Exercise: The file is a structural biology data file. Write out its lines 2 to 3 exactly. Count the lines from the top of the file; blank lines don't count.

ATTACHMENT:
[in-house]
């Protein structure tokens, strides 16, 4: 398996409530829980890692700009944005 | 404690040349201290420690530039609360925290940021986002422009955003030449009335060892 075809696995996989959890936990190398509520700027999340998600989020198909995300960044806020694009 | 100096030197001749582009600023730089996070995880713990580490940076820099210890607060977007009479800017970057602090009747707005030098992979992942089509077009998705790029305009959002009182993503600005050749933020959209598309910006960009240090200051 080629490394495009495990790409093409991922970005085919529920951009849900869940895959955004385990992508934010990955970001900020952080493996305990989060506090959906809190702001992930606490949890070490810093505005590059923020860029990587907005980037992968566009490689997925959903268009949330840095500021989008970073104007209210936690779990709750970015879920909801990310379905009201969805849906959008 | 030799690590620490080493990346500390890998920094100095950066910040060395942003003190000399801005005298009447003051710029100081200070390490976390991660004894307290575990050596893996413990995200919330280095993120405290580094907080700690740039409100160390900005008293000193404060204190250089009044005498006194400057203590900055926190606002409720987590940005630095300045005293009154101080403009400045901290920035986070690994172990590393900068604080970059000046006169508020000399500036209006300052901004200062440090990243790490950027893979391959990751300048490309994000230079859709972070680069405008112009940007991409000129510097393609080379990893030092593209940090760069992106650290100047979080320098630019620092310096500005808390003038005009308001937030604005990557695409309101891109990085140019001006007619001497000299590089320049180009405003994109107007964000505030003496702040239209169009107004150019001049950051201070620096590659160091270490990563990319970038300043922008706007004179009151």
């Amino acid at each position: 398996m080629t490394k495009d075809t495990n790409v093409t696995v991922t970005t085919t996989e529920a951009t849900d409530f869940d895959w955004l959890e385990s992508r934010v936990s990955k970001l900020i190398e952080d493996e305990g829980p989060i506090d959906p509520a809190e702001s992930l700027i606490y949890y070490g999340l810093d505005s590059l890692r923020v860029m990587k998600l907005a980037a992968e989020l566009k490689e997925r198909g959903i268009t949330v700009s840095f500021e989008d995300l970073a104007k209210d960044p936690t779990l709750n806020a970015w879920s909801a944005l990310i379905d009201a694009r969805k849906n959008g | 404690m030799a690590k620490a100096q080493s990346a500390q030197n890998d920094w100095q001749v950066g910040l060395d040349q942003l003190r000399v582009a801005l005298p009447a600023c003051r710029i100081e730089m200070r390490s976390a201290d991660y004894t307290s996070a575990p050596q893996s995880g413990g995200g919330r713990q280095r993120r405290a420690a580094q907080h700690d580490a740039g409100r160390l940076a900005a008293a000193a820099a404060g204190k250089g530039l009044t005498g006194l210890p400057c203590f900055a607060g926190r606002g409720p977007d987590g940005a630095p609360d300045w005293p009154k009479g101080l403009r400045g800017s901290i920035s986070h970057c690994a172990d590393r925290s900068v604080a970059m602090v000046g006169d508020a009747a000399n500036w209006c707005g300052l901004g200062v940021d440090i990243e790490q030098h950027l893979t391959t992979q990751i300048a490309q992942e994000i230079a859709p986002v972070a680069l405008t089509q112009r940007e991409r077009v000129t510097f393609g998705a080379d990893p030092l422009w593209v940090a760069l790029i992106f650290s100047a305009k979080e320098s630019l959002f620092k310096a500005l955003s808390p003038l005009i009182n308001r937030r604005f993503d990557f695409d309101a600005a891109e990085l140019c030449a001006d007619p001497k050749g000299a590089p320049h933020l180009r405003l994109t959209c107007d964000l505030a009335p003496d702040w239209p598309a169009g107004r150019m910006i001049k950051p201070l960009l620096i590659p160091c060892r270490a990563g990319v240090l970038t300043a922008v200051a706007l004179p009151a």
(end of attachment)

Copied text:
């Protein structure tokens, strides 16, 4: 398996409530829980890692700009944005 | 404690040349201290420690530039609360925290940021986002422009955003030449009335060892 075809696995996989959890936990190398509520700027999340998600989020198909995300960044806020694009 | 100096030197001749582009600023730089996070995880713990580490940076820099210890607060977007009479800017970057602090009747707005030098992979992942089509077009998705790029305009959002009182993503600005050749933020959209598309910006960009240090200051 080629490394495009495990790409093409991922970005085919529920951009849900869940895959955004385990992508934010990955970001900020952080493996305990989060506090959906809190702001992930606490949890070490810093505005590059923020860029990587907005980037992968566009490689997925959903268009949330840095500021989008970073104007209210936690779990709750970015879920909801990310379905009201969805849906959008 | 030799690590620490080493990346500390890998920094100095950066910040060395942003003190000399801005005298009447003051710029100081200070390490976390991660004894307290575990050596893996413990995200919330280095993120405290580094907080700690740039409100160390900005008293000193404060204190250089009044005498006194400057203590900055926190606002409720987590940005630095300045005293009154101080403009400045901290920035986070690994172990590393900068604080970059000046006169508020000399500036209006300052901004200062440090990243790490950027893979391959990751300048490309994000230079859709972070680069405008112009940007991409000129510097393609080379990893030092593209940090760069992106650290100047979080320098630019620092310096500005808390003038005009308001937030604005990557695409309101891109990085140019001006007619001497000299590089320049180009405003994109107007964000505030003496702040239209169009107004150019001049950051201070620096590659160091270490990563990319970038300043922008706007004179009151």
């Amino acid at each position: 398996m080629t490394k495009d075809t495990n790409v093409t696995v991922t970005t085919t996989e529920a951009t849900d409530f869940d895959w955004l959890e385990s992508r934010v936990s990955k970001l900020i190398e952080d493996e305990g829980p989060i506090d959906p509520a809190e702001s992930l700027i606490y949890y070490g999340l810093d505005s590059l890692r923020v860029m990587k998600l907005a980037a992968e989020l566009k490689e997925r198909g959903i268009t949330v700009s840095f500021e989008d995300l970073a104007k209210d960044p936690t779990l709750n806020a970015w879920s909801a944005l990310i379905d009201a694009r969805k849906n959008g | 404690m030799a690590k620490a100096q080493s990346a500390q030197n890998d920094w100095q001749v950066g910040l060395d040349q942003l003190r000399v582009a801005l005298p009447a600023c003051r710029i100081e730089m200070r390490s976390a201290d991660y004894t307290s996070a575990p050596q893996s995880g413990g995200g919330r713990q280095r993120r405290a420690a580094q907080h700690d580490a740039g409100r160390l940076a900005a008293a000193a820099a404060g204190k250089g530039l009044t005498g006194l210890p400057c203590f900055a607060g926190r606002g409720p977007d987590g940005a630095p609360d300045w005293p009154k009479g101080l403009r400045g800017s901290i920035s986070h970057c690994a172990d590393r925290s900068v604080a970059m602090v000046g006169d508020a009747a000399n500036w209006c707005g300052l901004g200062v940021d440090i990243e790490q030098h950027l893979t391959t992979q990751i300048a490309q992942e994000i230079a859709p986002v972070a680069l405008t089509q112009r940007e991409r077009v000129t510097f393609g998705a080379d990893p030092l422009w593209v940090a760069l790029i992106f650290s100047a305009k979080e320098s630019l959002f620092k310096a500005l955003s808390p003038l005009i009182n308001r937030r604005f993503d990557f695409d309101a600005a891109e990085l140019c030449a001006d007619p001497k050749g000299a590089p320049h933020l180009r405003l994109t959209c107007d964000l505030a009335p003496d702040w239209p598309a169009g107004r150019m910006i001049k950051p201070l960009l620096i590659p160091c060892r270490a990563g990319v240090l970038t300043a922008v200051a706007l004179p009151a």